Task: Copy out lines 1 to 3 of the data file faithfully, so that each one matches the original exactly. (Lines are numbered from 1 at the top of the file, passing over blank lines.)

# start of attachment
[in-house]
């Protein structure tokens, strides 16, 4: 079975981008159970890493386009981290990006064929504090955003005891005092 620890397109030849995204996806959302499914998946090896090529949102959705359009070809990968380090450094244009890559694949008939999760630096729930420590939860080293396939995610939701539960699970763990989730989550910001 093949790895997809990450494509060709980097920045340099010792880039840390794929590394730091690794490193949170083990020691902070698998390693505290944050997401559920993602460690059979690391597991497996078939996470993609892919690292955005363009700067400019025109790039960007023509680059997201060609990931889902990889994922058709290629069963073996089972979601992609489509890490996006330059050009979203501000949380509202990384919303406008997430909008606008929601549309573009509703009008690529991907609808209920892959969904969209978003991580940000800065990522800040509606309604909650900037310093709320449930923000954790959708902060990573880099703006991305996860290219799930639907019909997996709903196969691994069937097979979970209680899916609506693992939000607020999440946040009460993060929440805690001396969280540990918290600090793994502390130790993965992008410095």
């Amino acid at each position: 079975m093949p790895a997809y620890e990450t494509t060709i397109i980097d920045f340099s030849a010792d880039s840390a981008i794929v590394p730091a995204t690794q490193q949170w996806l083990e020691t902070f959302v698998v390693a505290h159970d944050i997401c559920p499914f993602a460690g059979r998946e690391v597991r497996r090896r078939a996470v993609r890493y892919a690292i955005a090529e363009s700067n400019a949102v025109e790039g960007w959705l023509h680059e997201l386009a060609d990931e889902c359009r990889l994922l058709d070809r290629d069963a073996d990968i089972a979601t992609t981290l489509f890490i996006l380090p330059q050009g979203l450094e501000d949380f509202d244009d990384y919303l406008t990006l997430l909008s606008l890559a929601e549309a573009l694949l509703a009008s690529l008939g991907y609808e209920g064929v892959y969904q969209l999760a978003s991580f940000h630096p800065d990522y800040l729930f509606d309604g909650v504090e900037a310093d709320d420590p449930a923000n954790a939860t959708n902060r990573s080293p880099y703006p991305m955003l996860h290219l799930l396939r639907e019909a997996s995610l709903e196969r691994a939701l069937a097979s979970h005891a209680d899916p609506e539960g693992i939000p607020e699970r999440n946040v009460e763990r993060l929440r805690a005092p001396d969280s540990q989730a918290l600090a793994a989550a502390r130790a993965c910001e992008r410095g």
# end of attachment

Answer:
[in-house]
């Protein structure tokens, strides 16, 4: 079975981008159970890493386009981290990006064929504090955003005891005092 620890397109030849995204996806959302499914998946090896090529949102959705359009070809990968380090450094244009890559694949008939999760630096729930420590939860080293396939995610939701539960699970763990989730989550910001 093949790895997809990450494509060709980097920045340099010792880039840390794929590394730091690794490193949170083990020691902070698998390693505290944050997401559920993602460690059979690391597991497996078939996470993609892919690292955005363009700067400019025109790039960007023509680059997201060609990931889902990889994922058709290629069963073996089972979601992609489509890490996006330059050009979203501000949380509202990384919303406008997430909008606008929601549309573009509703009008690529991907609808209920892959969904969209978003991580940000800065990522800040509606309604909650900037310093709320449930923000954790959708902060990573880099703006991305996860290219799930639907019909997996709903196969691994069937097979979970209680899916609506693992939000607020999440946040009460993060929440805690001396969280540990918290600090793994502390130790993965992008410095």
């Amino acid at each position: 079975m093949p790895a997809y620890e990450t494509t060709i397109i980097d920045f340099s030849a010792d880039s840390a981008i794929v590394p730091a995204t690794q490193q949170w996806l083990e020691t902070f959302v698998v390693a505290h159970d944050i997401c559920p499914f993602a460690g059979r998946e690391v597991r497996r090896r078939a996470v993609r890493y892919a690292i955005a090529e363009s700067n400019a949102v025109e790039g960007w959705l023509h680059e997201l386009a060609d990931e889902c359009r990889l994922l058709d070809r290629d069963a073996d990968i089972a979601t992609t981290l489509f890490i996006l380090p330059q050009g979203l450094e501000d949380f509202d244009d990384y919303l406008t990006l997430l909008s606008l890559a929601e549309a573009l694949l509703a009008s690529l008939g991907y609808e209920g064929v892959y969904q969209l999760a978003s991580f940000h630096p800065d990522y800040l729930f509606d309604g909650v504090e900037a310093d709320d420590p449930a923000n954790a939860t959708n902060r990573s080293p880099y703006p991305m955003l996860h290219l799930l396939r639907e019909a997996s995610l709903e196969r691994a939701l069937a097979s979970h005891a209680d899916p609506e539960g693992i939000p607020e699970r999440n946040v009460e763990r993060l929440r805690a005092p001396d969280s540990q989730a918290l600090a793994a989550a502390r130790a993965c910001e992008r410095g």